A new report from IHS finds myriad reasons to dump the 1970s-era federal policy that generally bans export of crude oil produced in the United States.
Lifting the ban would help rising domestic oil production reach its full potential, create a multitude of jobs and lower gasoline prices for motorists, the report says.
IHS, headquartered in Englewood, Colorado, is a global business information firm whose vice chairman is Daniel Yergin, a Pulitzer Prize-winning energy author.
The report says the nation is facing a refining crunch that’s depressing the price for domestic oil and will constrain production growth.
Allowing exports could remedy this problem, the report says, and would do away with “one of the last vestiges of the panic-induced policies of the 1970s.” Those policies included government price controls on oil.
Murkowski concursU.S. Sen. Lisa Murkowski, of Alaska, welcomed the IHS report. She’s the top-ranking Republican on the Senate Energy and Natural Resources Committee, and has been an outspoken proponent for removing the export ban.
In January, Murkowski sent a letter to President Obama asking him to take that step. The Obama administration has hinted it’s interested in possibly loosening the export policy.
“The IHS analysis reinforces what I’ve been saying for months - modernizing the regulations that govern energy exports will create jobs, boost energy production, and help lower global oil and gasoline prices,” Murkowski said in a May 29 press release. “The current rules of engagement on energy trade were written at a time of energy scarcity, not abundance, and they are causing distortions in the market that is undervaluing America’s energy resources. It’s time to reverse a policy that has far outlived its usefulness - something that would benefit the entire country.”
The export ban was put in place during a time when the Arab oil embargo spooked car-crazed Americans.
Other incentives existed at that time for the ban, the IHS report says, including a feeling that the United States was running out of oil.
Another goal was to ensure that new North Slope oil coming through the trans-Alaska pipeline would not be shipped to Asia, the report says.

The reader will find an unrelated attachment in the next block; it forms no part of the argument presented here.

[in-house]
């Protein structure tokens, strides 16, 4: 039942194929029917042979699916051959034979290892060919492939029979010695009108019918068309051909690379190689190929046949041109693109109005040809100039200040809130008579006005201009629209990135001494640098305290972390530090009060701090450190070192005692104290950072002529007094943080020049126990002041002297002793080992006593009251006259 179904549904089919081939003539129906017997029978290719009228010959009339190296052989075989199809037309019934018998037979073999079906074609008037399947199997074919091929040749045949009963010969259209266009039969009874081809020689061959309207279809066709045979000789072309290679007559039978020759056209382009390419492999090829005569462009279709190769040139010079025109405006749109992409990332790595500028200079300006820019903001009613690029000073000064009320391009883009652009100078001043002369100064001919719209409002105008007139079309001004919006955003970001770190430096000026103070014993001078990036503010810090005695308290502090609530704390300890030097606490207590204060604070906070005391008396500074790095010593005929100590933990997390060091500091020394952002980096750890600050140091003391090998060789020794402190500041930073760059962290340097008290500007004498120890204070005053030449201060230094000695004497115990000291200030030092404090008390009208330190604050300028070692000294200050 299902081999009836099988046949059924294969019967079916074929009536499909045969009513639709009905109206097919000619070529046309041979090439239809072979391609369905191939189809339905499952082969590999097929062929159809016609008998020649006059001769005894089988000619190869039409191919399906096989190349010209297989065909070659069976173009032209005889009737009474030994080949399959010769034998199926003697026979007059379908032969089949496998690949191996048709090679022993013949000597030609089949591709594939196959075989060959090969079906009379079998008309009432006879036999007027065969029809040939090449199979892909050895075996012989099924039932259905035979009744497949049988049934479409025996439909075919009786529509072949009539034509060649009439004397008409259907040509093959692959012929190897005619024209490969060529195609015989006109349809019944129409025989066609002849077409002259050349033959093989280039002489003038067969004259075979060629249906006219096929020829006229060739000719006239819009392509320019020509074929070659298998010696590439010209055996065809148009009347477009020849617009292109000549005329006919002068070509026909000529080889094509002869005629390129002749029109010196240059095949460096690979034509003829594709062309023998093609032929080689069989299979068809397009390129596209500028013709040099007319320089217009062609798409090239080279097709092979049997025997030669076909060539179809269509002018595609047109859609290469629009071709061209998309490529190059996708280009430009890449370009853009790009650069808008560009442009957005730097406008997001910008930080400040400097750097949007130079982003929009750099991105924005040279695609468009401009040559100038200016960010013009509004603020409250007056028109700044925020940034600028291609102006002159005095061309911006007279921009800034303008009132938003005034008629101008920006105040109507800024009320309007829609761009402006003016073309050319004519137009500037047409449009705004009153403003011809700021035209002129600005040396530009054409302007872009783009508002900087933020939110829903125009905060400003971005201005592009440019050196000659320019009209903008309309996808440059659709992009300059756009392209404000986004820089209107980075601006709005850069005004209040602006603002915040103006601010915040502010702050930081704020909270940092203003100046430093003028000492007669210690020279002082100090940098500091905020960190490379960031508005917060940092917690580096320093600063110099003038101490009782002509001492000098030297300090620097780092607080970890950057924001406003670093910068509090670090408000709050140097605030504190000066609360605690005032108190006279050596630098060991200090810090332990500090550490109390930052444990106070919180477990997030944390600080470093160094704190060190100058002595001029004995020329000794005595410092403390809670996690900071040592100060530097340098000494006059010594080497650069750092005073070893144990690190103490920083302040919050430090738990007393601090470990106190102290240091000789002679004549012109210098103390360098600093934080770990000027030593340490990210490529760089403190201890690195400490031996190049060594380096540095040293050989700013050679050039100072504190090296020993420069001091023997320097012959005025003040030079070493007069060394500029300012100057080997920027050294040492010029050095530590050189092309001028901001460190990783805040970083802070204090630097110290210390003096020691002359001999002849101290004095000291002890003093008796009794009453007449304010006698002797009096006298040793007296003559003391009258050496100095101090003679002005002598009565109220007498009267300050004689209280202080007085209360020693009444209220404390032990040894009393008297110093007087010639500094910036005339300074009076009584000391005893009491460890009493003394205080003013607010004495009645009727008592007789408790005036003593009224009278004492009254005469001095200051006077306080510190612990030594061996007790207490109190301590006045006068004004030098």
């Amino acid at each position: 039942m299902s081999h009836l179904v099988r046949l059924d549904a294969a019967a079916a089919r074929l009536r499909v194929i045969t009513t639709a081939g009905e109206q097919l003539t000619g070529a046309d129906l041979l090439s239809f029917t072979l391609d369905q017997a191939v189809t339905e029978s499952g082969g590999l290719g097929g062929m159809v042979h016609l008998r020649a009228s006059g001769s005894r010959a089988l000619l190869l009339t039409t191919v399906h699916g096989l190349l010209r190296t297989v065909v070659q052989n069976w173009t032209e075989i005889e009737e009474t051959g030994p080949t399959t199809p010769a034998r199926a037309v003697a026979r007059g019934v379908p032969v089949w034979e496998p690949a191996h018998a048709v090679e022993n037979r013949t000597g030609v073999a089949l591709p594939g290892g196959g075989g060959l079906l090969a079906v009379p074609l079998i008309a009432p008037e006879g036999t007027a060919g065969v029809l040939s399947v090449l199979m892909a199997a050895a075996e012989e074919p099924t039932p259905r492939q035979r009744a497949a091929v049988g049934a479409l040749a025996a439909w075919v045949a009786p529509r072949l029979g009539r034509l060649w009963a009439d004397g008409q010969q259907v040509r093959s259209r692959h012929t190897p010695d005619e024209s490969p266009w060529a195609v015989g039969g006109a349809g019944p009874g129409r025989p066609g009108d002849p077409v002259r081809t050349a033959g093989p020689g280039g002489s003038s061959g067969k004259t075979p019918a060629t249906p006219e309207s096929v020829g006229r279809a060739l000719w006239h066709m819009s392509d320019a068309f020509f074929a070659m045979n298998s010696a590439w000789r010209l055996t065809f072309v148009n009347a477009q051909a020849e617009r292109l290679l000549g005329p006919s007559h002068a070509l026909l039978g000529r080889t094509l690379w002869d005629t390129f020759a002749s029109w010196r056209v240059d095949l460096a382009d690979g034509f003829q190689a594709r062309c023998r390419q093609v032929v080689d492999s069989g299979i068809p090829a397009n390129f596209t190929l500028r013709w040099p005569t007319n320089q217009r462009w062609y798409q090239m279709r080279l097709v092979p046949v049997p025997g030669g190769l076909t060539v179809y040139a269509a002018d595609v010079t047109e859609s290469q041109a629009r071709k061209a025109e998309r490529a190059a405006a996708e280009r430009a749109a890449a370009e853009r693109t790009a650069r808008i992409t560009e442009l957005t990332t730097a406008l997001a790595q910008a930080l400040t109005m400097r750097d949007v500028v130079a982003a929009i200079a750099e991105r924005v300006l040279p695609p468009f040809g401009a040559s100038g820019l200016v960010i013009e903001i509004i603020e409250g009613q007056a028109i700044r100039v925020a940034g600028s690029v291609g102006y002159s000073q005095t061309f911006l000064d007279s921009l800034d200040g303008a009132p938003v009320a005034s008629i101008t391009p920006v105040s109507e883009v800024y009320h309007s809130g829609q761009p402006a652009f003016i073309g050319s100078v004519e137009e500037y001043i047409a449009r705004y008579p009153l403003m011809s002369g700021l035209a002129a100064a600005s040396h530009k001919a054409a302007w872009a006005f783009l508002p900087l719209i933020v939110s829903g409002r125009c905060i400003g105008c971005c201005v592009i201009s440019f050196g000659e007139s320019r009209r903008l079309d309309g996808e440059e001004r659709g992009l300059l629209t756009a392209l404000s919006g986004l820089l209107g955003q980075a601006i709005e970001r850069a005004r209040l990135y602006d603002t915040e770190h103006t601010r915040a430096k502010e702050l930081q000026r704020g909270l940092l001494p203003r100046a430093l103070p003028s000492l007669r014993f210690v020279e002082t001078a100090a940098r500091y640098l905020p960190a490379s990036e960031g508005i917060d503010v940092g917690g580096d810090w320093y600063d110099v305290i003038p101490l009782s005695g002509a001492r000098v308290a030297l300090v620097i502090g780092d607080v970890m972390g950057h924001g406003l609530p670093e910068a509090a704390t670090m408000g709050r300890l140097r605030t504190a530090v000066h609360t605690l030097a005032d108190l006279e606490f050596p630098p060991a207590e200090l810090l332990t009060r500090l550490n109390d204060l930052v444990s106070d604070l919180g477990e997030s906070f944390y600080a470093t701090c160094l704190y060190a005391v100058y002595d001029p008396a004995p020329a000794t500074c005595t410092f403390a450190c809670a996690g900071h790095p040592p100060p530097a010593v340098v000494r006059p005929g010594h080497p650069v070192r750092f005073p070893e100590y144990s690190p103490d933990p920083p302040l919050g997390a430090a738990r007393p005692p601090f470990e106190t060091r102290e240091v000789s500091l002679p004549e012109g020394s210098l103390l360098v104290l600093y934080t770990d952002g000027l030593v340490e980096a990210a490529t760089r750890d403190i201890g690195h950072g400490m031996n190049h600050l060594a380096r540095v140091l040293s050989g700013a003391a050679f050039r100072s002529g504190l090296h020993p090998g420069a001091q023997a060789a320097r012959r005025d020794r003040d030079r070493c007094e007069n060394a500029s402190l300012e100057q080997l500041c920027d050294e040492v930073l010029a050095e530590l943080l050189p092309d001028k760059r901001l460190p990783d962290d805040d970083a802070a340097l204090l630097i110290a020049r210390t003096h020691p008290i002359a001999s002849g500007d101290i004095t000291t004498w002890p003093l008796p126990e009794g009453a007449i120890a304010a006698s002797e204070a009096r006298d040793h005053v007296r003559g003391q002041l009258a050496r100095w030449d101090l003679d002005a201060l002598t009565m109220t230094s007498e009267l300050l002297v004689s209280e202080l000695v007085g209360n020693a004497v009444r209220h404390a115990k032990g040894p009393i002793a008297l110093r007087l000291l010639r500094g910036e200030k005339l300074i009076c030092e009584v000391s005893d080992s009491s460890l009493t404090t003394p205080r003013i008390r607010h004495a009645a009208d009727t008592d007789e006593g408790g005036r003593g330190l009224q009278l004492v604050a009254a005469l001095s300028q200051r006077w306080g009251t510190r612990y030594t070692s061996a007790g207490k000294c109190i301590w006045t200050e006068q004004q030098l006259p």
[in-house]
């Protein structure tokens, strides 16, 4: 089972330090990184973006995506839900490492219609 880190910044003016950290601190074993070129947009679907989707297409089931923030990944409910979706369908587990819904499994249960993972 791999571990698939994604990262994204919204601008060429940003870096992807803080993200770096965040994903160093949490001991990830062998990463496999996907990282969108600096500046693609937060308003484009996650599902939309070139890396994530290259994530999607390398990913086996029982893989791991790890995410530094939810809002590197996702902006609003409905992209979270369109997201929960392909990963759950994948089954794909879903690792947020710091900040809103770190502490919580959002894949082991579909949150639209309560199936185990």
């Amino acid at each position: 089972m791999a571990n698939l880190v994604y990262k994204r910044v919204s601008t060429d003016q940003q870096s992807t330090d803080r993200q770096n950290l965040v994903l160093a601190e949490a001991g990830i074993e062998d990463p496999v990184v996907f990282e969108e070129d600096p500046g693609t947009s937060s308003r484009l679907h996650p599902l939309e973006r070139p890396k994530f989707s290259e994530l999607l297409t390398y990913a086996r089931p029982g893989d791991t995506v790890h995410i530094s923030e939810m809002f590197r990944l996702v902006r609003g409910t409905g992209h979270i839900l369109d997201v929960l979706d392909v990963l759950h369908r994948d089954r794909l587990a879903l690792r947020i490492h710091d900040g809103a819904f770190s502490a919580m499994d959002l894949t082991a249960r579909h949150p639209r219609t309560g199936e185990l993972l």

As it stands today, the oil export ban is not absolute. It has exceptions: Exports into Canada are allowed, and so are exports of Alaska crude. But most if not all North Slope crude is sent to West Coast refineries or used within the state.
Not everyone is eager to see the export ban go away. Some members of Congress still believe it is wiser to keep it in place. And some U.S. refiners also have signaled opposition to lifting the ban, as they are enjoying domestic crude that’s cheap compared to imported foreign oil.
The IHS report suggests, however, that lifting the ban would be a winner for practically all concerned. Among the report’s key findings:
•The export ban is creating “market distortions” as U.S. oil production expands. The new production is primarily light, sweet crude from tight or shale plays.
•The U.S. oil system is nearing “gridlock” due to a mismatch of the light oil with refineries, particularly on the Gulf of Mexico coast, geared to process heavy oil imported from countries such as Venezuela, Mexico and Canada. This mismatch is causing domestic oil to sell at a discount.
•With the ban lifted, U.S. production would increase from 8.2 million barrels per day currently to 11.2 million bpd in 2022. If the ban isn’t lifted, output will be significantly lower.
•By boosting global oil supplies, the elimination of the export ban will result in lower global oil prices. “Since U.S. gasoline is priced off global gasoline prices, not domestic crude prices, the reduction will flow back into lower prices at the pump - reducing the gasoline price 8 cents a gallon.”
•Higher U.S. oil production resulting from lifting the ban would create, at the peak, 1 million jobs and economic activity across all states.
“The United States currently is at the center of one of the most profound changes in the global oil industry since the 1970s,” the report says. “The decades-long decline in U.S. production has been reversed - and in dramatic fashion.”
Maximizing this “great revival” means the export ban should be reconsidered, the report says.
“U.S. crude oil export policy will have a major impact in determining whether the United States regains its position as the largest crude oil producer in the world and acts as a force for lower gasoline prices. Today, the United States is the third-largest crude oil producer, behind Russia and Saudi Arabia,” the report says. “The existing restrictive trade policy has reduced the price that U.S. producers receive for their crude oil relative to the global market. This is because they cannot sell their output outside the United States except under very limited circumstances.”
IHS lists a number of sponsors that provided support for the study. They include Baker Hughes, Chesapeake Energy, Chevron, ConocoPhillips, Continental Resources, Devon Energy, ExxonMobil, Halliburton, Nabors, Pioneer Natural Resources, Whiting Petroleum and others.
The report is available online at www.ihs.com/info/0514/crude-oil.aspx.